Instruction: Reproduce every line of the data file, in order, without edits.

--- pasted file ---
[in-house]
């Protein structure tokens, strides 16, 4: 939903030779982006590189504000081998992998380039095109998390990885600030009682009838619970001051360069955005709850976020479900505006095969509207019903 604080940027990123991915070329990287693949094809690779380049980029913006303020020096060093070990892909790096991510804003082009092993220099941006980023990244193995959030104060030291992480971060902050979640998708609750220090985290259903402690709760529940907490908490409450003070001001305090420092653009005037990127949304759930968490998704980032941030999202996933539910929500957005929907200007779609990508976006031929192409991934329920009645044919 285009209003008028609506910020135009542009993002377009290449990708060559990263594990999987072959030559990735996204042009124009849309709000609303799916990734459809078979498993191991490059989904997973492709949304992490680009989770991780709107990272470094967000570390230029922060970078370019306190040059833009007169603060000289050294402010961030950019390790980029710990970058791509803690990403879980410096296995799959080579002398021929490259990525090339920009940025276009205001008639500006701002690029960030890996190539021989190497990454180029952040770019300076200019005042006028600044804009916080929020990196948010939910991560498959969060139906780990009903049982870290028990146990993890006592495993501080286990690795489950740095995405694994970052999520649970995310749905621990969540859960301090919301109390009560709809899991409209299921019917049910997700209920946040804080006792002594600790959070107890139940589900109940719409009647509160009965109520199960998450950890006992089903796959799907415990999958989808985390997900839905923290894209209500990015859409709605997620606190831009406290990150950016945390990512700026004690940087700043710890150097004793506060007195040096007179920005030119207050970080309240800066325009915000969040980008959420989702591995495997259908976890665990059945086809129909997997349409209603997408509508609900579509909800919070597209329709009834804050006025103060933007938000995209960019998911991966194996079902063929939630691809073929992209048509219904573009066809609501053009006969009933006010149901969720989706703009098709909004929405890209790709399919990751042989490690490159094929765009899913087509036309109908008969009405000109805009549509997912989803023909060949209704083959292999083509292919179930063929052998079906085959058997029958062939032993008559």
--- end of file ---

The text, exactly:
[in-house]
């Protein structure tokens, strides 16, 4: 939903030779982006590189504000081998992998380039095109998390990885600030009682009838619970001051360069955005709850976020479900505006095969509207019903 604080940027990123991915070329990287693949094809690779380049980029913006303020020096060093070990892909790096991510804003082009092993220099941006980023990244193995959030104060030291992480971060902050979640998708609750220090985290259903402690709760529940907490908490409450003070001001305090420092653009005037990127949304759930968490998704980032941030999202996933539910929500957005929907200007779609990508976006031929192409991934329920009645044919 285009209003008028609506910020135009542009993002377009290449990708060559990263594990999987072959030559990735996204042009124009849309709000609303799916990734459809078979498993191991490059989904997973492709949304992490680009989770991780709107990272470094967000570390230029922060970078370019306190040059833009007169603060000289050294402010961030950019390790980029710990970058791509803690990403879980410096296995799959080579002398021929490259990525090339920009940025276009205001008639500006701002690029960030890996190539021989190497990454180029952040770019300076200019005042006028600044804009916080929020990196948010939910991560498959969060139906780990009903049982870290028990146990993890006592495993501080286990690795489950740095995405694994970052999520649970995310749905621990969540859960301090919301109390009560709809899991409209299921019917049910997700209920946040804080006792002594600790959070107890139940589900109940719409009647509160009965109520199960998450950890006992089903796959799907415990999958989808985390997900839905923290894209209500990015859409709605997620606190831009406290990150950016945390990512700026004690940087700043710890150097004793506060007195040096007179920005030119207050970080309240800066325009915000969040980008959420989702591995495997259908976890665990059945086809129909997997349409209603997408509508609900579509909800919070597209329709009834804050006025103060933007938000995209960019998911991966194996079902063929939630691809073929992209048509219904573009066809609501053009006969009933006010149901969720989706703009098709909004929405890209790709399919990751042989490690490159094929765009899913087509036309109908008969009405000109805009549509997912989803023909060949209704083959292999083509292919179930063929052998079906085959058997029958062939032993008559």